Intensity to serve developed during missionary struggles

With just a touch of gray hair above the ears, and a sense of personal calm in his demeanor, Elder D. Lee Tobler appears more the distinguished statesman than the soon-to-retire executive vice president of a major company.

Over the course of his rise in American business, he has traveled the world, met with leaders of industry, negotiated international agreements and reshaped the destiny of a major corporation.But this new 65-year-old member of the Second Quorum of the Seventy was not always so confident and self-assured.

His rearing on a farm in Nampa, Idaho, had taught him well how to work.

But it wasn't until he entered the mission field and endured the refining fires of personal challenge that he learned who he was, what he was capable of becoming, and developed an intensity to serve.

"Probably the most decisive experience that shaped my life was being called on a mission," Elder Tobler said.

Reared in Bunkerville, Nev., until he was 9, then moving with his family to a farm in Nampa, Elder Tobler "grew up in the cradle of the gospel."

His mother had served a mission and his father was his bishop. "Having been taught the gospel all my life, my seedbed was very good," he said, drawing an illustration from his love of gardening.

In 1953, he was called to the Swiss-Austrian Mission. This Idaho farm boy suddenly found himself among a people whose customs and language were totally foreign. It was deeply unsettling, leaving him to search his soul for meaning and confidence.

"In that desperation you come to realize - through prayer and deep thought - the basic understanding of yourself and your relationship with God. Once that happens, I think you are changed forever," he said. "My life has been absolutely changed since that time.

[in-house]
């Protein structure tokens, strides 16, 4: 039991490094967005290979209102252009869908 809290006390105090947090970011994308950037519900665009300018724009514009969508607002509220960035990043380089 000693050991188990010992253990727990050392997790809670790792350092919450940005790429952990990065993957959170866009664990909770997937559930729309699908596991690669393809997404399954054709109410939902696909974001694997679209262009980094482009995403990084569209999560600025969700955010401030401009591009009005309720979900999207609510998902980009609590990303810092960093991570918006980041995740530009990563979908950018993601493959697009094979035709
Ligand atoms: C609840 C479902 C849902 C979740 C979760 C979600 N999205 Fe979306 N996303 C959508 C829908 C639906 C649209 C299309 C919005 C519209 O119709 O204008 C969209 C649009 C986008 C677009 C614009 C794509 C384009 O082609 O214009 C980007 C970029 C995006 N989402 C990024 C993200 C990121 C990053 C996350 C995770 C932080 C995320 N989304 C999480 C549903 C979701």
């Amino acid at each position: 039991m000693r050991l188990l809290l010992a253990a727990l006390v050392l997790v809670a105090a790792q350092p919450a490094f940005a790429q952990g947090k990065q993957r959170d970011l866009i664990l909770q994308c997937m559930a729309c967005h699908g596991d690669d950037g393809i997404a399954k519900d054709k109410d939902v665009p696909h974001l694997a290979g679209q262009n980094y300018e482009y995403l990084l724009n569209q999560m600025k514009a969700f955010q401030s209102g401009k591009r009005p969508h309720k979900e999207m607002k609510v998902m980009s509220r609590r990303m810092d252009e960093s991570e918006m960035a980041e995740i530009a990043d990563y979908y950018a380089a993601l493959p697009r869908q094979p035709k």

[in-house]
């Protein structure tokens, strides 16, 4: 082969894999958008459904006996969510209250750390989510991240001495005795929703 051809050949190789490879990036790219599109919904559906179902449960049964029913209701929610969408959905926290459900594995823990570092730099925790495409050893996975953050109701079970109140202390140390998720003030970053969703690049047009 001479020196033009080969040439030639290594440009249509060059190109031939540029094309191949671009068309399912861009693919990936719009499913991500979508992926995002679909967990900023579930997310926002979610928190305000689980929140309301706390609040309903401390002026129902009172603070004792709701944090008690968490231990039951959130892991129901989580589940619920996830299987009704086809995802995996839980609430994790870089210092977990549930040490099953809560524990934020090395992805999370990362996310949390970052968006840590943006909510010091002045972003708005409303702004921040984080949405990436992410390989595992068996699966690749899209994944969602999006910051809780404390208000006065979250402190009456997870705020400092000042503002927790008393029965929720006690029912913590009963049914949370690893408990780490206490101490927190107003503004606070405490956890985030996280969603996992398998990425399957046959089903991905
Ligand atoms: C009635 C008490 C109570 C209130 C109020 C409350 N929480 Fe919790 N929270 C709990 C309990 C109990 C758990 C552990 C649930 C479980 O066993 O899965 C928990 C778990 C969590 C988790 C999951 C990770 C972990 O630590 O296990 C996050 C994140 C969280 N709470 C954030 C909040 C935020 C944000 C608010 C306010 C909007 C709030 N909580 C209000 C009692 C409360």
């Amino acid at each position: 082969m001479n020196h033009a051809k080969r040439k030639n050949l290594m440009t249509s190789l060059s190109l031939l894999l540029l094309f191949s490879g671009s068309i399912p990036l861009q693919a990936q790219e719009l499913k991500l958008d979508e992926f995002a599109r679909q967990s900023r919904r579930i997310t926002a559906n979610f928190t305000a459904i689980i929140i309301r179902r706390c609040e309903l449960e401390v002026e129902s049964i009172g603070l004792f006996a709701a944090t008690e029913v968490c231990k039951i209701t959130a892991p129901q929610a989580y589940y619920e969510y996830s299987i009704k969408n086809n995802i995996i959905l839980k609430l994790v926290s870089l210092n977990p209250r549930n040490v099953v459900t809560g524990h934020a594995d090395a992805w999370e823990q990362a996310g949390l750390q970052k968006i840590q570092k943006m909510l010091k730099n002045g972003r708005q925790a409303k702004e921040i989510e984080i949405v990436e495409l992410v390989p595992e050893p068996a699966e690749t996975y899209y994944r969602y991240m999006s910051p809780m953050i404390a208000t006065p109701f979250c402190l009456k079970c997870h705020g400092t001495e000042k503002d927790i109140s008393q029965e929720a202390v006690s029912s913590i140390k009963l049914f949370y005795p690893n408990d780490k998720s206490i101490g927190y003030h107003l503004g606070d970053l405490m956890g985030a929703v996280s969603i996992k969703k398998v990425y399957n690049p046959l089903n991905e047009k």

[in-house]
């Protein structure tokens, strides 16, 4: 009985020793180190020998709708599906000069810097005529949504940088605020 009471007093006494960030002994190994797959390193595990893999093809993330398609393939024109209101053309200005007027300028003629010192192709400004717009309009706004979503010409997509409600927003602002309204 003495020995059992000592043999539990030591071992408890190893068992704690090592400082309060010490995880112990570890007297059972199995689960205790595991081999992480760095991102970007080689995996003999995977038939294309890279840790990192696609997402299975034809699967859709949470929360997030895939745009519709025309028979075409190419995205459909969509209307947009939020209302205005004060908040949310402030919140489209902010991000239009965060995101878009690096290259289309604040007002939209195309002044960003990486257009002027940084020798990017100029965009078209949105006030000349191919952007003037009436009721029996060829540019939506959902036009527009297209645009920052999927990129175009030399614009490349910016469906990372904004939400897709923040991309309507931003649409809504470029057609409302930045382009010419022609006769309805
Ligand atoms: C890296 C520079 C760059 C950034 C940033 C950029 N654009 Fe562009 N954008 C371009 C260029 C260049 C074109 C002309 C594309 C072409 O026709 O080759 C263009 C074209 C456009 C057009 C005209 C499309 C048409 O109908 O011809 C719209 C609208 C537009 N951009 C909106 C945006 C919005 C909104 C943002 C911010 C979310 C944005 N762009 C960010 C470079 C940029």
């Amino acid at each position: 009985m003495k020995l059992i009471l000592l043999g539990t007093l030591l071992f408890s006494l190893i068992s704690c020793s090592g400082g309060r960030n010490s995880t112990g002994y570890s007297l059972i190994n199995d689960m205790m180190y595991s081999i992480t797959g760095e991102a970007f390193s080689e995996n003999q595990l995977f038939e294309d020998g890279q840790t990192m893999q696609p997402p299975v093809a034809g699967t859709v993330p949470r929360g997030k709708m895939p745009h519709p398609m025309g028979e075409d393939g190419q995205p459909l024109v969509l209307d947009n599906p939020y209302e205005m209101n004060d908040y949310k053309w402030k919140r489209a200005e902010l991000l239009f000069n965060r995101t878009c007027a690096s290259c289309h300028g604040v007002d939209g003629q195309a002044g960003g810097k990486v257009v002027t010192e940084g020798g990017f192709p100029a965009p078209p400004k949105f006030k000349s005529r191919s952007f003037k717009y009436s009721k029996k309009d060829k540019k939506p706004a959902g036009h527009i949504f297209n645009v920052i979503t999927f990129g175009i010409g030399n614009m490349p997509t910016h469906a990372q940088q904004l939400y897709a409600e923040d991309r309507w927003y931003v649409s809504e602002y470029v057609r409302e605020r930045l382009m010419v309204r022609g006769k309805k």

"When you go through that experience of knowing - very specifically - that you are not alone, that you have been called and have a personal relationship with the Savior, then you can go forward with His help. It's that kind of watershed experience that caused me to absolutely push myself into the work and to completely enjoy my mission.

"It was an indelible experience. I recognized, as a response to prayer, that the Savior was there. This experience grew more powerful as my mission progressed. When I came home, I was truly a transformed person. I think my parents wondered what had happened to me."

Early in his mission, strengthened by this newfound sense of self-worth, Elder Tobler was called to serve in Lucerne, a beautiful, quaint Swiss city surrounded by mountains where he and his companion were "blessed with a lot of fruit" for their labors.

"I achieved an intensity for work on my mission which has continued, and has been a part of my professional life as well as my service in the Church," he said.

One of his fond mission memories centered on the dedication and preparations of the Swiss Temple. Elder Tobler remembers President Gordon B. Hinckley, then an employee of the Church and three years prior to his call as an Assistant to the Twelve, bringing the film and lectures necessary for the temple ceremony.

President Hinckley arrived on a Friday. But when a customs agent wouldn't allow the film to enter the country without a review, he and Swiss-Austrian Mission Pres. William F. Perschon requested that the missionaries join them in fasting and prayer over the weekend that the material would be kept sacred and permitted into the country.

"We fasted and prayed that no problem would occur," Elder Tobler said. "And none did."

Come Monday morning when Presidents Hinckley and Perschon approached another customs agent who asked several questions, then permitted the materials to enter the country without review.

"I still remember that, absolutely clearly," he said.

Elder Tobler returned from his mission in May 1956. By November, he was married to Darlene Thueson, the daughter of a Nampa, Idaho, farmer, who knew something about the social downside to raising cows and pigs.

They both graduated from BYU in 1957, then moved to Chicago where Elder Tobler earned a master's degree in business administration at Northwestern University.